Human rights watch international film festival



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Human Rights Watch World Report 2001

This report reviews human rights practices in seventy countries and describes events from November 1999 through October 2000.

Online version is available at: http://www.hrw.org/wr2k1/

Copyright © 2001 Human Rights Watch



HUMAN RIGHTS WATCH

INTERNATIONAL FILM FESTIVAL
The Human Rights Watch International Film Festival was created in 1988 to advance public education on human rights issues and concerns using the unique medium of film. Each year, the festival exhibits the finest films and videos with human rights themes in theaters and on cable television throughout the United States and elsewhere—a reflection of both the scope of the festival and its increasing global appeal. The 2000 festival featured thirty films (twenty-two of which were premieres), from twelve countries. The festival included feature-length fiction films, documentaries, and animation. In 2000, selections from the festival were presented in four countries and within the U.S. selected films showcased in ten cities.

In selecting films for the festival, Human Rights Watch concentrates equally on artistic merit and human rights content. The festival encourages filmmakers around the world to address human rights subject matter in their work and presents films and videos from both new and established international filmmakers. Each year, the festival’s programming committee screens more than 500 films and videos to create a program that represents a range of countries and issues. Once a film is nominated for a place in the program, staff of the relevant division of Human Rights Watch also view the work to confirm its accuracy in the portrayal of human rights concerns. Though the festival rules out films that contain unacceptable inaccuracies of fact, we do not bar any films on the basis of a particular point of view.

The 2000 festival was first presented over a two-week period in New York, as a collaborative venture with the Film Society of Lincoln Center, and then selections from the festival were presented at the Northwest Film Center in Portland, Oregon and several other cities throughout the U.S. The 2000 festival reached out to a broader audience by co-presenting selected films with five important New York festivals (the African Film Festival, the Margaret Mead Film Festival, and the New York Latino Film Festival, The New Festival/New York Lesbian and Gay Film Festival, the Urban World Film Festival) and several independent media organizations ( the Educational Video Center, Free Speech TV, Paper Tiger TV and POV/The American Documentary). A majority of the screenings were followed by discussions with the filmmakers, media activists, and Human Rights Watch staff on the issues represented in each work.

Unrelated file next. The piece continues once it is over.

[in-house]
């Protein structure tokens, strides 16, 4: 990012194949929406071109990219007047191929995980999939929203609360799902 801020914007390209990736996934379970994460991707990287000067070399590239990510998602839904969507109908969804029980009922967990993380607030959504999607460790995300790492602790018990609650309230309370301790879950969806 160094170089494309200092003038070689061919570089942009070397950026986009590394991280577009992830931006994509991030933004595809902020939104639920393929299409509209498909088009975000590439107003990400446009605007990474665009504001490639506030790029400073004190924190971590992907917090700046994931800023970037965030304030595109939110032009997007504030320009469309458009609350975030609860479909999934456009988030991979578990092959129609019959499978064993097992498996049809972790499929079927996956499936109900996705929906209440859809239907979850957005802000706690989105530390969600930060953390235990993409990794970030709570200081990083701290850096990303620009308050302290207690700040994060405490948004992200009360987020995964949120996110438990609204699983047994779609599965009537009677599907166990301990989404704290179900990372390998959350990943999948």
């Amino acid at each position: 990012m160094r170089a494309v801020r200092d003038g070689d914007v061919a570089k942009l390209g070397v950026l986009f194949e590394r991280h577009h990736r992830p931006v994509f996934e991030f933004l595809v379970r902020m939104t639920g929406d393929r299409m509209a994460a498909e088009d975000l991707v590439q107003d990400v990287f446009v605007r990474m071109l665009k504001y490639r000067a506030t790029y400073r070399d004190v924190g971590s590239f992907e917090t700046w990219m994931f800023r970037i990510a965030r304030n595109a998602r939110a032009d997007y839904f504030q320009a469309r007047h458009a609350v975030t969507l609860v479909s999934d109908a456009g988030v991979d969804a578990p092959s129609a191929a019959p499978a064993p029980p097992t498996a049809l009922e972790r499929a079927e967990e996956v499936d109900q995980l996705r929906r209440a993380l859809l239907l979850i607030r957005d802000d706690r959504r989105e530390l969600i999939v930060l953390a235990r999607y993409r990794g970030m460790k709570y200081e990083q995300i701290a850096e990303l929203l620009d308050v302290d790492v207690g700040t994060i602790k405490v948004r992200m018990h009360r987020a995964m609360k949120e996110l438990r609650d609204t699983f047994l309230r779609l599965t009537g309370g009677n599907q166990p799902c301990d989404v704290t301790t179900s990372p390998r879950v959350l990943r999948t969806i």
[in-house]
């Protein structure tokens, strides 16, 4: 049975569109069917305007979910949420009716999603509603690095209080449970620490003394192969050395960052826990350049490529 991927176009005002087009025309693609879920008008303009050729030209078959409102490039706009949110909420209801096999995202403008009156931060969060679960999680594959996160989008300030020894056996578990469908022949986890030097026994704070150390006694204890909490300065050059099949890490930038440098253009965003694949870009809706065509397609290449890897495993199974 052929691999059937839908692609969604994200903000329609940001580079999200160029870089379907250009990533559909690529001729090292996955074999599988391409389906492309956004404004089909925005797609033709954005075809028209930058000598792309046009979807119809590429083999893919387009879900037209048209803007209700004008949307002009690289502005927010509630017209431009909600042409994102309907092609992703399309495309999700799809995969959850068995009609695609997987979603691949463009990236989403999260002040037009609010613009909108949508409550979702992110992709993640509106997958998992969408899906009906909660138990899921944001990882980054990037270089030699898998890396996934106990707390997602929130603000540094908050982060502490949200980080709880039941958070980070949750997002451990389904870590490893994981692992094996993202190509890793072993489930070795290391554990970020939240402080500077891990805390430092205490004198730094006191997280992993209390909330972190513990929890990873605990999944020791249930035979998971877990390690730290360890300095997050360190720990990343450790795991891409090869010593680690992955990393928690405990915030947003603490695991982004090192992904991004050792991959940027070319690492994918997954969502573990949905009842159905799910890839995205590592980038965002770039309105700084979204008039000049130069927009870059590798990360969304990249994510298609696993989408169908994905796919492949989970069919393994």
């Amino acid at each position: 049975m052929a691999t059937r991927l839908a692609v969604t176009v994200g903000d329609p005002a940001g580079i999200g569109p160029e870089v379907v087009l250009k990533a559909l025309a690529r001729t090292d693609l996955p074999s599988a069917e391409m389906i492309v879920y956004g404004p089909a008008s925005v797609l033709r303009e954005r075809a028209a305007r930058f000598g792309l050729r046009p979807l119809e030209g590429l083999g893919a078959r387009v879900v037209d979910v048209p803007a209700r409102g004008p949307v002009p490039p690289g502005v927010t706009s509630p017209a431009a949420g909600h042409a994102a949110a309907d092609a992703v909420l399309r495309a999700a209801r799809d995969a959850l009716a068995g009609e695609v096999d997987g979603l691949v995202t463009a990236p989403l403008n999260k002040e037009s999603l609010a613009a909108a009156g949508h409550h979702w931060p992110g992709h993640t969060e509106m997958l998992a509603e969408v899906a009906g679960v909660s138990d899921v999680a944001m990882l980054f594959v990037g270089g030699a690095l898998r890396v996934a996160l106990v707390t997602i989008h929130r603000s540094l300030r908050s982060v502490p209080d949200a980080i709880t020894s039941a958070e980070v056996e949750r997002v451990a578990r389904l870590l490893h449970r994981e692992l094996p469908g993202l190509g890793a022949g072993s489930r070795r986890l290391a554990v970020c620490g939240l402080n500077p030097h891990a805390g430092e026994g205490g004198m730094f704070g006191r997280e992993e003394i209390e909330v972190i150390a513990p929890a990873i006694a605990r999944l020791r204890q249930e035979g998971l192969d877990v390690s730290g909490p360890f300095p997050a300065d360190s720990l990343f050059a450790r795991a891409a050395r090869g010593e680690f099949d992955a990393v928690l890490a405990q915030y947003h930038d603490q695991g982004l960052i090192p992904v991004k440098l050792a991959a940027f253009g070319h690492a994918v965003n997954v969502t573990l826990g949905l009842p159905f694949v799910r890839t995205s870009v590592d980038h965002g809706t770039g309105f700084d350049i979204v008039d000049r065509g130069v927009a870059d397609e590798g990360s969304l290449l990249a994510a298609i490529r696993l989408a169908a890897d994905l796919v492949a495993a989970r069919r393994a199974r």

Two documentaries featured in this year’s festival had dramatic effects in their countries of origin. Following the recent theatrical release and television airing of Irit Gal’s documentary Harmed Forces, the Israeli Parliament re-categorized Israeli Defense Force veterans with post-traumatic stress disorder (PTSD) ) as “military disabled” rather than “mentally ill,” which enabled these veterans to receive Israeli disability benefits and Social Security Insurance. “Harmed Forces” is an intimate documentary portral of two former Israeli soldiers who still suffer from post-traumatic stress disorder following their military service in Israel’s 1982 campaign in Lebanon. The Argentine documentary Spoils of War, which chronicles the ongoing courageous efforts of the “Grandmothers of the Plaza de Mayo” from the early 1970s until today, helped several families reunite with relatives who were “disappeared” during that country’s dirty war.

The 2000 opening night celebration presented the New York premiere of the screen adaptation of Anna Deveare Smith’s Twilight: Los Angeles, her one-woman/multi-voiced portrait of the violence triggered in Los Angeles by the acquittal in 1992 of four police officers in the beating of Rodney King. Acclaimed documentary filmmaker Marc Levin directed Smith’s tour-de-force performance.

As part of the opening night program, the festival annually awards a prize in the name of cinematographer and director Nestor Almendros, who was also a cherished friend of the festival and Human Rights Watch. The award, which includes a cash prize of U.S. $5,000 goes to a deserving and courageous filmmaker in recognition of his or her contributions to human rights through film. The 2000 festival awarded the Nestor Almendros Prizes to Randa Chahal Sabbag, for her stunning feature debut, A Civilized People (Civilisees). The film is a tragicomic story of the experiences of a diverse group of characters during the Lebanese civil war. Currently, the Lebanese government has asked Chahal Sabbag to cut forty-seven minutes of this film, claiming that these sections are offensive and inflammatory. Chahal Sabbag refuses to cut (re-edit) her film and to date the film has still not been allowed to screen in Lebanon.